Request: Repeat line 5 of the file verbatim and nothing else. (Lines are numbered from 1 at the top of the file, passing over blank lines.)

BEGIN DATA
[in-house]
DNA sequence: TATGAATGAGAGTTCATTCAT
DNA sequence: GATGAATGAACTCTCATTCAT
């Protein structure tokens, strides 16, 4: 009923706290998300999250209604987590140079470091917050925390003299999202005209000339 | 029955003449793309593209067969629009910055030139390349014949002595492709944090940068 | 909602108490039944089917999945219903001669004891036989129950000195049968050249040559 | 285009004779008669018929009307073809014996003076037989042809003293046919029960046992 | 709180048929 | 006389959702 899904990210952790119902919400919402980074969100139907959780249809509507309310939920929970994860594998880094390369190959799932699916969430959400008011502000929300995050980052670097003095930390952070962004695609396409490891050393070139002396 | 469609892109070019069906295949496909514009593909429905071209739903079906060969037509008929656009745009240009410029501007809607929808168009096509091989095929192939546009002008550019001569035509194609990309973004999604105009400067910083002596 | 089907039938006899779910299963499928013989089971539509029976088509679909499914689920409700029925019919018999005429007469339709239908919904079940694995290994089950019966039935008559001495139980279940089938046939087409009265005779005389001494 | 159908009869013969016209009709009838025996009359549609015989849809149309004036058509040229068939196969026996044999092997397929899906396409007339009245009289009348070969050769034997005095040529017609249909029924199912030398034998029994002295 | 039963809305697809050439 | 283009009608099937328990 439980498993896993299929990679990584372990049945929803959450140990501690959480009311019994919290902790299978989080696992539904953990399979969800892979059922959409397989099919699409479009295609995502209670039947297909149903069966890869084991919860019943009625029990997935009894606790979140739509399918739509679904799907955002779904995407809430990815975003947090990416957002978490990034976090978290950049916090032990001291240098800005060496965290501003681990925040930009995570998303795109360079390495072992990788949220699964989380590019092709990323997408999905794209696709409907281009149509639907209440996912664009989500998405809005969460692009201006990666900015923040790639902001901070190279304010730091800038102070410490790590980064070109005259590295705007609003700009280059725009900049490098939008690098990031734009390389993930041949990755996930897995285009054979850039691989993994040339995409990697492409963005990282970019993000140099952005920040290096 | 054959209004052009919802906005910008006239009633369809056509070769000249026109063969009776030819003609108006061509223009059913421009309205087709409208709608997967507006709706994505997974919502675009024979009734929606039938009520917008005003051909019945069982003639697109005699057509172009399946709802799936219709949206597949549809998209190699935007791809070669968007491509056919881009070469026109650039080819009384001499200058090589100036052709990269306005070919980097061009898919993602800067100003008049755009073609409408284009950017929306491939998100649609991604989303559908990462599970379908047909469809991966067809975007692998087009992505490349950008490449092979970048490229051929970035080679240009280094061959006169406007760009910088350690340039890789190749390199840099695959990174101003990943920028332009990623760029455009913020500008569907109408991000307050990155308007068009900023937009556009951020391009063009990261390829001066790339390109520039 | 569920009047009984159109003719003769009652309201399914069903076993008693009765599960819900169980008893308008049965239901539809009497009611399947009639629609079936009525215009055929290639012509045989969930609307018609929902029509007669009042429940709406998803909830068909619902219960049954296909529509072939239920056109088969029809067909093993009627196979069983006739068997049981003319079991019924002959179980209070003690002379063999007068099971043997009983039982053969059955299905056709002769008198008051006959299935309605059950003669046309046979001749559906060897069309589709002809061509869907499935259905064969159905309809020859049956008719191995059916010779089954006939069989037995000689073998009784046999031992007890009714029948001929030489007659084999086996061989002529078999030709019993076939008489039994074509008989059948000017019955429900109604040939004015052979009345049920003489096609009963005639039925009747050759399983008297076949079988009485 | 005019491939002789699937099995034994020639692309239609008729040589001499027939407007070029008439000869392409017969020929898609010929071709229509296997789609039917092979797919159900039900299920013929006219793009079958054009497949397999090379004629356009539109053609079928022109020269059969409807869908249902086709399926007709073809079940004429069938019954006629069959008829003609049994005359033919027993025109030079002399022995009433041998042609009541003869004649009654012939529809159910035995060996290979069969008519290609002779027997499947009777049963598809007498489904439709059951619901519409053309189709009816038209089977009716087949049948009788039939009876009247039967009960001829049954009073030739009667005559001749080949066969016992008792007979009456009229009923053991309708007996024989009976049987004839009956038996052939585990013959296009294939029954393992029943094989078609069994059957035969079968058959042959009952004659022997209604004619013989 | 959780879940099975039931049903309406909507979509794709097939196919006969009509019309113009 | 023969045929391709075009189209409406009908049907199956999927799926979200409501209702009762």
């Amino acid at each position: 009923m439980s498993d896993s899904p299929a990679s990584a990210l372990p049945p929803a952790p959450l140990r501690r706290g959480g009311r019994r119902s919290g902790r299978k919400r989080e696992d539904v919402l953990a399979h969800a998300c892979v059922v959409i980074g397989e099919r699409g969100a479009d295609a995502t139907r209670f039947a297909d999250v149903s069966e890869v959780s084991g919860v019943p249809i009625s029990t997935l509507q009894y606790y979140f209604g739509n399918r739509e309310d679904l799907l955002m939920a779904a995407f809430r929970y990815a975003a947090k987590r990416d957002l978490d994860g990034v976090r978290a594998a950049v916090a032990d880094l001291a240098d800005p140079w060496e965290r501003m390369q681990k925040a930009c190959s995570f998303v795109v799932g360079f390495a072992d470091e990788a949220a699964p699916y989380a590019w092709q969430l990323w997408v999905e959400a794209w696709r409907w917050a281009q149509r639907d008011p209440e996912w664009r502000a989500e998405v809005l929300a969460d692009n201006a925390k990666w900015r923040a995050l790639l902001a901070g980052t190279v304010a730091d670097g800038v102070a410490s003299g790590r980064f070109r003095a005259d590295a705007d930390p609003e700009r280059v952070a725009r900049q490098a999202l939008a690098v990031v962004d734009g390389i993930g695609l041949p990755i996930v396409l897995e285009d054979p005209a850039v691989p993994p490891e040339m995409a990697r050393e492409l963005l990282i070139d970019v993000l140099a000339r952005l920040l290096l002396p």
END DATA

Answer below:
């Amino acid at each position: 009923m439980s498993d896993s899904p299929a990679s990584a990210l372990p049945p929803a952790p959450l140990r501690r706290g959480g009311r019994r119902s919290g902790r299978k919400r989080e696992d539904v919402l953990a399979h969800a998300c892979v059922v959409i980074g397989e099919r699409g969100a479009d295609a995502t139907r209670f039947a297909d999250v149903s069966e890869v959780s084991g919860v019943p249809i009625s029990t997935l509507q009894y606790y979140f209604g739509n399918r739509e309310d679904l799907l955002m939920a779904a995407f809430r929970y990815a975003a947090k987590r990416d957002l978490d994860g990034v976090r978290a594998a950049v916090a032990d880094l001291a240098d800005p140079w060496e965290r501003m390369q681990k925040a930009c190959s995570f998303v795109v799932g360079f390495a072992d470091e990788a949220a699964p699916y989380a590019w092709q969430l990323w997408v999905e959400a794209w696709r409907w917050a281009q149509r639907d008011p209440e996912w664009r502000a989500e998405v809005l929300a969460d692009n201006a925390k990666w900015r923040a995050l790639l902001a901070g980052t190279v304010a730091d670097g800038v102070a410490s003299g790590r980064f070109r003095a005259d590295a705007d930390p609003e700009r280059v952070a725009r900049q490098a999202l939008a690098v990031v962004d734009g390389i993930g695609l041949p990755i996930v396409l897995e285009d054979p005209a850039v691989p993994p490891e040339m995409a990697r050393e492409l963005l990282i070139d970019v993000l140099a000339r952005l920040l290096l002396p």